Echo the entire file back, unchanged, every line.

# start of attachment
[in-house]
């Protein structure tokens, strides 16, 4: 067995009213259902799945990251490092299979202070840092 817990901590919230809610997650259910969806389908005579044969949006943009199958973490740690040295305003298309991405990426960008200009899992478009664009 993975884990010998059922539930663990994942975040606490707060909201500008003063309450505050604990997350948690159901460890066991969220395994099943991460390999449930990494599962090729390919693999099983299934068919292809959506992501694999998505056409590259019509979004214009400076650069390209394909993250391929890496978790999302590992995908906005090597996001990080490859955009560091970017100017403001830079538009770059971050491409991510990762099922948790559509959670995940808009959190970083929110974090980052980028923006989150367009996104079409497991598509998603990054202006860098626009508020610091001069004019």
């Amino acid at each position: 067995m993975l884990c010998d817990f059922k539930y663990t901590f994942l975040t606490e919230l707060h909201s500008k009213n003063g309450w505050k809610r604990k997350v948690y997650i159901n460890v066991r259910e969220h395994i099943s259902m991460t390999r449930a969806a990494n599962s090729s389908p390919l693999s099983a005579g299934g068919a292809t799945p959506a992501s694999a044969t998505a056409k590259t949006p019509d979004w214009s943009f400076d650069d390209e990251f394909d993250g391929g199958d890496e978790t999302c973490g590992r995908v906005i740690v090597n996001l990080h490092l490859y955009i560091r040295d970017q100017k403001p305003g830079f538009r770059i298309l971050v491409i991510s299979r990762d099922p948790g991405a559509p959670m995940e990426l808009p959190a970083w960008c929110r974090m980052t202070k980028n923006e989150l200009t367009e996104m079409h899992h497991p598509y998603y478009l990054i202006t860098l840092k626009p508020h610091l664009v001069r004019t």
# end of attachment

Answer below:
[in-house]
């Protein structure tokens, strides 16, 4: 067995009213259902799945990251490092299979202070840092 817990901590919230809610997650259910969806389908005579044969949006943009199958973490740690040295305003298309991405990426960008200009899992478009664009 993975884990010998059922539930663990994942975040606490707060909201500008003063309450505050604990997350948690159901460890066991969220395994099943991460390999449930990494599962090729390919693999099983299934068919292809959506992501694999998505056409590259019509979004214009400076650069390209394909993250391929890496978790999302590992995908906005090597996001990080490859955009560091970017100017403001830079538009770059971050491409991510990762099922948790559509959670995940808009959190970083929110974090980052980028923006989150367009996104079409497991598509998603990054202006860098626009508020610091001069004019």
């Amino acid at each position: 067995m993975l884990c010998d817990f059922k539930y663990t901590f994942l975040t606490e919230l707060h909201s500008k009213n003063g309450w505050k809610r604990k997350v948690y997650i159901n460890v066991r259910e969220h395994i099943s259902m991460t390999r449930a969806a990494n599962s090729s389908p390919l693999s099983a005579g299934g068919a292809t799945p959506a992501s694999a044969t998505a056409k590259t949006p019509d979004w214009s943009f400076d650069d390209e990251f394909d993250g391929g199958d890496e978790t999302c973490g590992r995908v906005i740690v090597n996001l990080h490092l490859y955009i560091r040295d970017q100017k403001p305003g830079f538009r770059i298309l971050v491409i991510s299979r990762d099922p948790g991405a559509p959670m995940e990426l808009p959190a970083w960008c929110r974090m980052t202070k980028n923006e989150l200009t367009e996104m079409h899992h497991p598509y998603y478009l990054i202006t860098l840092k626009p508020h610091l664009v001069r004019t």